Gallery FIFTY ONE is proud to announce that we are now representing the Estate of Louis Stettner (USA, 1922 - France, 2016). This inaugural exhibition will include over 40 works, both well known and recently discovered in the artist’s archive that will be on view together for the first time.
Louis Stettner was born in New York in 1922 of immigrant Austrian parents. His photographic career spanned seventy years, beginning at the age of 13 with the gift of a box camera. Four years later he joined the Photo League, a cooperative of photographers in New York devoted to socially conscious photography. This organization became one of the earliest influences on his development as a photographer. After enlisting in the army and serving as a combat photographer with the US Infantry in the Pacific (1942-45), Stettner left his homeland on a three-week trip to Paris, which extended into five years. It was during these post-war years in Paris that Stettner encountered the French humanist school and photographers like Brassaï, Henri-Cartier Bresson and Edouard Boubat. As a 'working photographer’, Stettner defended social commitment and idealism in photography. With his camera he wanted to interpret the world around him, particularly the daily lives of the working class, which he photographed with great respect.
In 1952 he returned to the US, where he found a night job at a security company, roaming the streets by day with his camera. While regularly traveling from 1952 through 1965 to photograph France, Spain, the Netherlands, Portugal and Mexico, Stettner spent long periods photographing in New York and Paris, two cities he referred to as his “spiritual mothers”. Brassaï notably wrote of his friend: “Stettner is irremediably a city dweller. By this curious affinity which binds each temperament to a theme, to a predetermined subject, he finds his true element in the Capernaum of the big city, where all is art, artifice and intelligence, sweat and secretion of man.” In 1990 Stettner returned to France permanently to photograph, paint and sculpt, living in Saint-Ouen, a nearby suburb of Paris.
Over the course of his long career, Stettner developed a unique photographic language that melded the boldness of American street photography with the poetry of French humanism. Additionally, Stettner was technically unusually gifted: the quality of his prints is of invariably high quality as he considered the personal interpretation of the negative in the darkroom to be an integral part of the photographer’s creative process.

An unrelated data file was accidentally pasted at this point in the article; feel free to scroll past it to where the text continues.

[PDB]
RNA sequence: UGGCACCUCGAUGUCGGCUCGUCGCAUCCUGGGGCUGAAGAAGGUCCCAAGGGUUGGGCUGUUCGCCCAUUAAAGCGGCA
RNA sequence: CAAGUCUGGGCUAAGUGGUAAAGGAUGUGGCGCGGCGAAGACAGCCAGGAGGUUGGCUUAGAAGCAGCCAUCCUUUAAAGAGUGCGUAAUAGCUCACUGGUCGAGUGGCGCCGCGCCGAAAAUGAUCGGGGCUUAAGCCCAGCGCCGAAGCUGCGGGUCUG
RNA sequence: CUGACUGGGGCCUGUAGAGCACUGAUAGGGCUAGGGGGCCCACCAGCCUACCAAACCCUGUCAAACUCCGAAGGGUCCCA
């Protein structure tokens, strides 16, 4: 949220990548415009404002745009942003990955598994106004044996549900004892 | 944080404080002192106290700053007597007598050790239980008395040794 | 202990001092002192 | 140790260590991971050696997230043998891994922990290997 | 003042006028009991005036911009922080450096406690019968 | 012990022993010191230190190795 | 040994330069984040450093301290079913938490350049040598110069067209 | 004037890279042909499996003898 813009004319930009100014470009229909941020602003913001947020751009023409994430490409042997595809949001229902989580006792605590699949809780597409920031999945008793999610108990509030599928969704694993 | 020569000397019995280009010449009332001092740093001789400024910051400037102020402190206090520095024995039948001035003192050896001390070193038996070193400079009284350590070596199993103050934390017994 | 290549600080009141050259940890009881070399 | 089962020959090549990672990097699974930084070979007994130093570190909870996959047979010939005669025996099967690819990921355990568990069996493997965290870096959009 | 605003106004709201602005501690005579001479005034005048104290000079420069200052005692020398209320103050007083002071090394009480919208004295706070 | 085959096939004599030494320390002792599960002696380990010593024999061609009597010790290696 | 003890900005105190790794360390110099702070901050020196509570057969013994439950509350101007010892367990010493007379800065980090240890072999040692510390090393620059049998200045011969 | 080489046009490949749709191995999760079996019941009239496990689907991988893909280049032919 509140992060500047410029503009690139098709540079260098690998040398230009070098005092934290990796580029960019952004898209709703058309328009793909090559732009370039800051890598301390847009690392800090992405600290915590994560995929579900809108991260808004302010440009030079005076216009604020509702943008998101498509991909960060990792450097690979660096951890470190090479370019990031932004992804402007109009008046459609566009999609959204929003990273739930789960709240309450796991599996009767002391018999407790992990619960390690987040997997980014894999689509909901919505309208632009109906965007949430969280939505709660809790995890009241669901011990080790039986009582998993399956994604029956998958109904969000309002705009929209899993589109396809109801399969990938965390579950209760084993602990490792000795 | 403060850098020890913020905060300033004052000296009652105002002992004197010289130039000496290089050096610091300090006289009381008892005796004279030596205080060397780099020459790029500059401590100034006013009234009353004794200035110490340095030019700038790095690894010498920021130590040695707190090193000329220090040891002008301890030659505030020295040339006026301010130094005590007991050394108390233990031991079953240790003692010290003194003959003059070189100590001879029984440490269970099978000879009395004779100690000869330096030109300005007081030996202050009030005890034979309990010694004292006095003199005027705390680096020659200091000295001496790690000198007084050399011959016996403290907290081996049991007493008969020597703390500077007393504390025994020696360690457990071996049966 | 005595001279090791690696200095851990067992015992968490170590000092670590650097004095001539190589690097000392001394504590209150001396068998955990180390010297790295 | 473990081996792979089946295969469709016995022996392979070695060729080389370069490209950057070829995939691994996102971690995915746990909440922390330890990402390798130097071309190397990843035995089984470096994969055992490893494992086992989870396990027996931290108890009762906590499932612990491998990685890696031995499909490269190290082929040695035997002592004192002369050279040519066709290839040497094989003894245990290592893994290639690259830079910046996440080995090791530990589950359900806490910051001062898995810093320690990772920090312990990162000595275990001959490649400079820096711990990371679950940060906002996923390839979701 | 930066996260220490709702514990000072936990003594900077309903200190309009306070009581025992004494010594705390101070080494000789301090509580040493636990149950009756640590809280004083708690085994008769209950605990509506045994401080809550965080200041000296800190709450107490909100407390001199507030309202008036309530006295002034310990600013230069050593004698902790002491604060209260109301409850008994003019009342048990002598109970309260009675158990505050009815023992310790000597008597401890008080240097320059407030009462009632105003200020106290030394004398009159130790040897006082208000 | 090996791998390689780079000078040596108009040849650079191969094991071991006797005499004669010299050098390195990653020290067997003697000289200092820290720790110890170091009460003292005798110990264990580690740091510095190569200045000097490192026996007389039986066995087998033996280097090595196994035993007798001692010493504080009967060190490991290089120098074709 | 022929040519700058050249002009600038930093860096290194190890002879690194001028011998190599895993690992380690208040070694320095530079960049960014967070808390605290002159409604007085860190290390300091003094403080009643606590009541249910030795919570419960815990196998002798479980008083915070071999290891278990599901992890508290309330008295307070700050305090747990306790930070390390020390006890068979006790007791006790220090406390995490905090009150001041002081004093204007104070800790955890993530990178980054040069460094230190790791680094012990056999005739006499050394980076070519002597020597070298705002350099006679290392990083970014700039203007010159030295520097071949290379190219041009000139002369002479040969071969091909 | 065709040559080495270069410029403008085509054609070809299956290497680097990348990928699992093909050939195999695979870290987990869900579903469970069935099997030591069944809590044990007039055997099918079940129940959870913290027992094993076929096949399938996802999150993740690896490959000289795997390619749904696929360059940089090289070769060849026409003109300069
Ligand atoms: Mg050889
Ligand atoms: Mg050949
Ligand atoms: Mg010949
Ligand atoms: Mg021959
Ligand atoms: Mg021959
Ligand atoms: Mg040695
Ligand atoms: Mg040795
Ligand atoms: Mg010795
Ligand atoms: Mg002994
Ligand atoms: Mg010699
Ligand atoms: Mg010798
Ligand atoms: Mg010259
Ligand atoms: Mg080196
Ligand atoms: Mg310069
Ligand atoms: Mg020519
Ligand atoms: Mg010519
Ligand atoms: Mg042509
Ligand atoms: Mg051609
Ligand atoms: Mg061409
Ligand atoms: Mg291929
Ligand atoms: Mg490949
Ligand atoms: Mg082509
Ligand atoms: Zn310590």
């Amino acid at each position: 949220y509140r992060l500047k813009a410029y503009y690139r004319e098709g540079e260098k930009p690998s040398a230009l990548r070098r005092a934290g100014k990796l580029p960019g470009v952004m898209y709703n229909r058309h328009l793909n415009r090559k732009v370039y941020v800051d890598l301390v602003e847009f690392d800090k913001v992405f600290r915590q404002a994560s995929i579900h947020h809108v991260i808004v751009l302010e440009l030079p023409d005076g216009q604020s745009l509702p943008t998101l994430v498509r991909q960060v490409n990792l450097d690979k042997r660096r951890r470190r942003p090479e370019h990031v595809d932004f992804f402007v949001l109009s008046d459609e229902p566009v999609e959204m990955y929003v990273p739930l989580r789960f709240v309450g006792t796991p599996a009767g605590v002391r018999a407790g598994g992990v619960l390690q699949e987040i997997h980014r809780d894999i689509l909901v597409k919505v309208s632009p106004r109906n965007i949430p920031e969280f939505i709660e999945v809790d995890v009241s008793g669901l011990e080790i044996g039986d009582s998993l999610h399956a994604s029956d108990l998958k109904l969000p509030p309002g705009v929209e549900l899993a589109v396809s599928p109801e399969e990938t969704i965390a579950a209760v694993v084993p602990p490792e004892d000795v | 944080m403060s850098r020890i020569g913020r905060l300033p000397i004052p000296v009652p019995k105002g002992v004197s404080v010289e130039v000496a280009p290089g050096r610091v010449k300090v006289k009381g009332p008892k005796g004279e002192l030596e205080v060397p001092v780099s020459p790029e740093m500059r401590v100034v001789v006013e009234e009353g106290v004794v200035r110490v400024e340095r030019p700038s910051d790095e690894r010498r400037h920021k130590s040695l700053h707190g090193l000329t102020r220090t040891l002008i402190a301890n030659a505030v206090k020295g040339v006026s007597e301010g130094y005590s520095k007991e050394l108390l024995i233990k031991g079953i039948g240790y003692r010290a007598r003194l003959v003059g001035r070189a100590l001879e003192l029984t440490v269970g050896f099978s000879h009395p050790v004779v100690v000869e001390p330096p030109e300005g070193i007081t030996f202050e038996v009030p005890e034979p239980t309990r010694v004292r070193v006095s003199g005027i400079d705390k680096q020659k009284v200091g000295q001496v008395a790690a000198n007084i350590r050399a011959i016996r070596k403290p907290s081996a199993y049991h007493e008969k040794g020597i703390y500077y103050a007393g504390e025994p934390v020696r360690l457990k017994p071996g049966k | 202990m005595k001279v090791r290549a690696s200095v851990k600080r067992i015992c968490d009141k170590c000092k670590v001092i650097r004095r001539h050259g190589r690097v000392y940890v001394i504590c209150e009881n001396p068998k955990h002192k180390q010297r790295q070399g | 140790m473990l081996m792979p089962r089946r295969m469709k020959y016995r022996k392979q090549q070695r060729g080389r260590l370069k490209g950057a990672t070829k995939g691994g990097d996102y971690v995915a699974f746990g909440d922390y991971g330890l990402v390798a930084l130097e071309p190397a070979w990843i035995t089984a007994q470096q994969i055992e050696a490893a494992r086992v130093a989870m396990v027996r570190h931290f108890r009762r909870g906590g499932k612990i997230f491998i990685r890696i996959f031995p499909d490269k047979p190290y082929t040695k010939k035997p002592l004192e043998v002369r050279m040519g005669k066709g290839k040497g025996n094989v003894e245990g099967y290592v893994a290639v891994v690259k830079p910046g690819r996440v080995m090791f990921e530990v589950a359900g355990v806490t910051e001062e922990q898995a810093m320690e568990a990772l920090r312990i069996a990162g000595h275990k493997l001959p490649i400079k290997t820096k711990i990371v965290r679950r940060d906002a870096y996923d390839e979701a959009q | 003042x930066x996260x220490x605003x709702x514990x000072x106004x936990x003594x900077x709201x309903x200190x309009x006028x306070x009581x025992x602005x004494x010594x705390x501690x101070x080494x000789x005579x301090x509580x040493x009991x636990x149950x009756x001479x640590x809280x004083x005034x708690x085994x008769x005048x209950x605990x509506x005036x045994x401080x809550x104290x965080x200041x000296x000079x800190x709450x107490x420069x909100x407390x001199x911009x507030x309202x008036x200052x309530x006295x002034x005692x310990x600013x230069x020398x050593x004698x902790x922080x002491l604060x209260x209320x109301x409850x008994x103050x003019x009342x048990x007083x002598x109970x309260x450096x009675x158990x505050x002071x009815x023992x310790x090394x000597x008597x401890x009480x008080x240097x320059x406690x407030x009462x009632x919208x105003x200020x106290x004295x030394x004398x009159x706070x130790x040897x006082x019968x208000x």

In this exhibition, we marvel at the honesty and dignity of pictures of a pneumatic drill operator, an assembly line worker, fishermen from Ibiza (Pepe and Tony), or farm workers protesting their conditions. Most of Stettner’s intimate portraits of the city dweller have been taken candidly in the streets of Paris and New York. We see silhouettes of men making their way through Times Square, a family carrying their child in Paris, an old man counting his change on a snowy Christmas Eve in an Ile Saint-Louis bistro. We see lonely passengers in the station waiting room and through train windows on their commute in and out of the city, playing cards, reading newspapers, dozing or in a private reverie exhausted after a day’s work. While Stettner defined himself as a realist focusing on the quotidian subjects, he further extends our vision with glimpses of atmosphere which separate us from the subject. Examples include 'Manhole'; 'Windshield', and complex environmental compositions like 'Man of the Twentieth Century' and 'Downtown, Near Canal Street'.
Stettner’s oeuvre reflects an obsession with the photographic medium, patiently cultivated over a lifetime spent interpreting, transforming and translating surface appearance to reveal the essence of the subject. Today his work is seen as a significant contribution to the history of photography and has attracted critical acclaim. A comprehensive retrospective, Traveling Light, is on exhibit at the San Francisco Museum of Modern Art until May 26th. Previous retrospectives were held at the Centre Pompidou (2016) and the Bibliothèque nationale de France (2012), Paris. His works are included in major museums and private collections throughout Europe and the US.